Advice / Leadership

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harish ramakrishnan, Member, Management Consultant


When business managers talk strategy, the ultimate goal is being unique from the competition. Winning in the marketplace is the objective whether it is winning.
For sports managers, winning is also the goal whether it is being number one or improving on past performances. Effective strategy in business is all about being different and anticipating future events in order to react and respond proactively. In sports, also, strategy is valuable for achieving the competitive edge that comes from doing things differently. Strategic alternatives aim to stretch thinking and to widen the range of options considered. The future can be described in scenario possibilities, which will have different consequences or uncertainties for different competitors.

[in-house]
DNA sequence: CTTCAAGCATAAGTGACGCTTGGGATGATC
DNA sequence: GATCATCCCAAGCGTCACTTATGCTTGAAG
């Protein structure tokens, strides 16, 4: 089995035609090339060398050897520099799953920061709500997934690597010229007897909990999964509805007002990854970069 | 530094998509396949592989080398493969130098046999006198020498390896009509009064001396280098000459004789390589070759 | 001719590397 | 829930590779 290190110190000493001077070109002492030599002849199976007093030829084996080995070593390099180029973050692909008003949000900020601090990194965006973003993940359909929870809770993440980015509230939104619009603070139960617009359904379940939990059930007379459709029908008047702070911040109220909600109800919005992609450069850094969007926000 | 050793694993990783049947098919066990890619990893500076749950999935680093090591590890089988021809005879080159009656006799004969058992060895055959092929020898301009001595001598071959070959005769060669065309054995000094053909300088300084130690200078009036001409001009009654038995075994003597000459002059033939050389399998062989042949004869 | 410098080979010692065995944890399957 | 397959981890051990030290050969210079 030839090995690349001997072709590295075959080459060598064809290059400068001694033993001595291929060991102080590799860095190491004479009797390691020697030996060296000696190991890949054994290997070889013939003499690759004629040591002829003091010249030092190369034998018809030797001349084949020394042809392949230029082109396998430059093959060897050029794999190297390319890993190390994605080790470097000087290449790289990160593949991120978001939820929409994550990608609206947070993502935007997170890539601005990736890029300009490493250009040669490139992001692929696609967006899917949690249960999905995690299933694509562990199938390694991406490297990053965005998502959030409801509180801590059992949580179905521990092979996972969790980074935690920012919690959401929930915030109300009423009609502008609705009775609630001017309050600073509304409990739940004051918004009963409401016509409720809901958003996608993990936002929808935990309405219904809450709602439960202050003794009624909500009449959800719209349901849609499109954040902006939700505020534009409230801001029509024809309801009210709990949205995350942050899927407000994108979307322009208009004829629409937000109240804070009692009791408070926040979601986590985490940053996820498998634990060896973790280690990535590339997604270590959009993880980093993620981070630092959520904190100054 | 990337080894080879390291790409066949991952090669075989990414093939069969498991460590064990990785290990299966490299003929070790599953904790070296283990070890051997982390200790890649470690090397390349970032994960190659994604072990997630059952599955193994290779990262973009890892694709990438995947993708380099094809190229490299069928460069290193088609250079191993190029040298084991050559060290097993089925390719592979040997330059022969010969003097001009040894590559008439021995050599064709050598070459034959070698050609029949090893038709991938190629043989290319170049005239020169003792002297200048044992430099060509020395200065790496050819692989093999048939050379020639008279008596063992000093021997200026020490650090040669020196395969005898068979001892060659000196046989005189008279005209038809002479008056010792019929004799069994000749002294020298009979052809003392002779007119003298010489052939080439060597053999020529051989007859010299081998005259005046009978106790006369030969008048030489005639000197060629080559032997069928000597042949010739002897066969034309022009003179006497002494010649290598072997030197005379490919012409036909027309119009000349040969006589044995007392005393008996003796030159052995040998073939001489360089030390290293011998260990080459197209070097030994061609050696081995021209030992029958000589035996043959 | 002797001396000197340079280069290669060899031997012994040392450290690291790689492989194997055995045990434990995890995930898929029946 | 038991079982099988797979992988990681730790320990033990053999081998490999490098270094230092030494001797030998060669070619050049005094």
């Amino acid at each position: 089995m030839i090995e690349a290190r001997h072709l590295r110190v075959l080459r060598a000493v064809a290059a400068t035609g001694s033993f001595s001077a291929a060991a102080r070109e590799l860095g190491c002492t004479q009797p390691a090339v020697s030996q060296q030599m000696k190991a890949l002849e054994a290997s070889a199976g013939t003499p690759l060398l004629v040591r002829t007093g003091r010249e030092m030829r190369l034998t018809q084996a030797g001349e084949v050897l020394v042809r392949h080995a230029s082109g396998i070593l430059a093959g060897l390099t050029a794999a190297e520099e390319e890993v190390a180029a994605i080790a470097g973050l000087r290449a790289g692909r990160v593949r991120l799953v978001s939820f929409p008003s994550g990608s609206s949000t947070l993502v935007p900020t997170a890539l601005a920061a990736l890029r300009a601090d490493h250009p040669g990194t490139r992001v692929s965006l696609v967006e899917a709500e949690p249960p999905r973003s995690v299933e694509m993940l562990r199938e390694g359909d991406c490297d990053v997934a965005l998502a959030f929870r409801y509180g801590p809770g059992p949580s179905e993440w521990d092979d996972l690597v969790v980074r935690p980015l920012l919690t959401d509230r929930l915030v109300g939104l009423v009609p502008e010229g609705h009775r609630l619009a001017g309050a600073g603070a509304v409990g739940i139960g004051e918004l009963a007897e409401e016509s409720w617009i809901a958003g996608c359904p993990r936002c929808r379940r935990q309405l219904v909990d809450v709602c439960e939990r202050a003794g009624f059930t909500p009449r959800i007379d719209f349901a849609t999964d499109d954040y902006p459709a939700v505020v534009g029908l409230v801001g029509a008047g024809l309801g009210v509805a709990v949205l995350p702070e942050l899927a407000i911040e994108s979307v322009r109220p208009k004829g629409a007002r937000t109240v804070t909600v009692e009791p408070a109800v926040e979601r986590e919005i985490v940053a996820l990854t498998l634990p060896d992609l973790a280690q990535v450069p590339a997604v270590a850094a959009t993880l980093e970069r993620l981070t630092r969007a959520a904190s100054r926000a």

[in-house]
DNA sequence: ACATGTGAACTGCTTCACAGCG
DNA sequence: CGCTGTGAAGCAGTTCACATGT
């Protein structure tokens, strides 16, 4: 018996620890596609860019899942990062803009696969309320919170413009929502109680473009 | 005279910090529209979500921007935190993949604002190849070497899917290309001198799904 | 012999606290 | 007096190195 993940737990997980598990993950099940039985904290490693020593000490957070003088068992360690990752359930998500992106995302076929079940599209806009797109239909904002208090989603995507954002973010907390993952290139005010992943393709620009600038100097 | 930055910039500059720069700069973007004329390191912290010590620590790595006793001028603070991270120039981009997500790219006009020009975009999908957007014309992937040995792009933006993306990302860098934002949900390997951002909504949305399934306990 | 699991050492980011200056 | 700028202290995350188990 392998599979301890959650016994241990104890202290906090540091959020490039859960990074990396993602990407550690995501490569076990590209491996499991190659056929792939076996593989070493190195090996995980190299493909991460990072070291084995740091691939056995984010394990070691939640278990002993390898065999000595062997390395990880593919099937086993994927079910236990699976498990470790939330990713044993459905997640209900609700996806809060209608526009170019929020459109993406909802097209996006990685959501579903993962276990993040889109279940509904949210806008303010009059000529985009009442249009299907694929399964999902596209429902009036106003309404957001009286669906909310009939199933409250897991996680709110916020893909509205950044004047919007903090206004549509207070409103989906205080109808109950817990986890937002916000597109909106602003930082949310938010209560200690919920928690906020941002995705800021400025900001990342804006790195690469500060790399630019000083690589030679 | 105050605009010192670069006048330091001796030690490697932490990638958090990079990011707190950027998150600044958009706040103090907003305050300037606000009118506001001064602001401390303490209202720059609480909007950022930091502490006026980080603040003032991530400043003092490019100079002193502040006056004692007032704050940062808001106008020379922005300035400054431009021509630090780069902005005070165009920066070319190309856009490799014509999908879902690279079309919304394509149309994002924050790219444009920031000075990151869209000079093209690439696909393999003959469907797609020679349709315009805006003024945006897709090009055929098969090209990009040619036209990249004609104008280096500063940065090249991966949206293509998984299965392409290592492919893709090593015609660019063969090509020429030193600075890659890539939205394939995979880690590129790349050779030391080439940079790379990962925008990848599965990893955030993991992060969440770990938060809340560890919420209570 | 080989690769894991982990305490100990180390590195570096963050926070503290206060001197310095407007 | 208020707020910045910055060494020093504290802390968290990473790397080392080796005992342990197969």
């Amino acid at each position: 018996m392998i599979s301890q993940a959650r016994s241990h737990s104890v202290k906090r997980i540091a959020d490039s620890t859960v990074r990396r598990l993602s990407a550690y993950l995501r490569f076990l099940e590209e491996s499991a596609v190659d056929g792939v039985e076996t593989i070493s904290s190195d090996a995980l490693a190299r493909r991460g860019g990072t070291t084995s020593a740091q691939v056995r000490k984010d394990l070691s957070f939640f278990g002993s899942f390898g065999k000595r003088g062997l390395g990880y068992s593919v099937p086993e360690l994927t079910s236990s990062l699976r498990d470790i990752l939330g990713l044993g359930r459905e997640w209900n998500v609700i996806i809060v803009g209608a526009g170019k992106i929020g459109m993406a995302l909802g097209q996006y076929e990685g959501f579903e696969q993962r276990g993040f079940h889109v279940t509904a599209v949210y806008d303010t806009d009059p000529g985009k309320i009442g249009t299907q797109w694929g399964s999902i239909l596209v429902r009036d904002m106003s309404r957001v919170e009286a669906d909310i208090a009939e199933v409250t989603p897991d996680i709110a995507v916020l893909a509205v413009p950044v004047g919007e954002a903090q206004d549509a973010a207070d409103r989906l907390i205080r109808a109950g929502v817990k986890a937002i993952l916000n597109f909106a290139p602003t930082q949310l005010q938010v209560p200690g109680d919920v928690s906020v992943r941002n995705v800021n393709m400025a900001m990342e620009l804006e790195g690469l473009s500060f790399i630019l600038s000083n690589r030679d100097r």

Regardless of business or sports, each team will respond in ways that reflect their goals, assumptions, capabilities, and competencies. Competitive strategy is used to reduce the uncertainty that following one course of action will worsen the teams position another plan. When setting the game plan, it is important for businesses and sports alike to know where competitors fall on the continuum of good to bad. Good competitors understand and play by the rules of competition. Bad competitors may seem to make their own rules, to benefit their game, regardless of others. Some bad competitors will never become good competitors; it will require battles just to move them along the continuum to make them act with a sense of fair play. When a bad competitor appears to be playing outside the rules of the game, it requires continual work to manage a team’s expectations and assumptions. For example, when a team has a player known for violating the rules by getting too excited or by losing control of emotions, then future strategy must factor in the likelihood of repeated infringements and the potential to affect the game outcome. Competition necessitates performance-related activities supporting creativity and innovation, promoting a cohesive culture, implementing measurable actions targeted at success. Competition creates the need for strategy. Competition requires strategy. Competitive strategy is the search for a favorable position; it aims to establish a profitable, sustainable advantage against others in the game arena. On the sports field/court/ice, five forces are also at work that affects the game or season outcome. For example, at any point in time, the sports manager is concerned about league rivals, key personnel in upper management who pressure for performances that attract spectators, key players that leave the team, the threat of players being sidelined and substitutes with unknown track record taking up positions, and the threat of potential entrants who are the talented young stars eager to take their places with teams willing to risk signing. The unpredictability of sport requires contingency planning or strategy when dealing with competitive pressures. In business, the SWOT analysis is central to developing competitive strategy. SWOT stands for Strengths, Weaknesses, Opportunities, and Threats. The SWOT template is easily adapted for developing competitive strategy in sports. SWOT positions strength and weakness together for the internal view of opportunities and threats related to external issues. In this format, resources and capabilities are matched to the competitive environment. Action choices and alternatives develop from the interrelationships identified within the grid.

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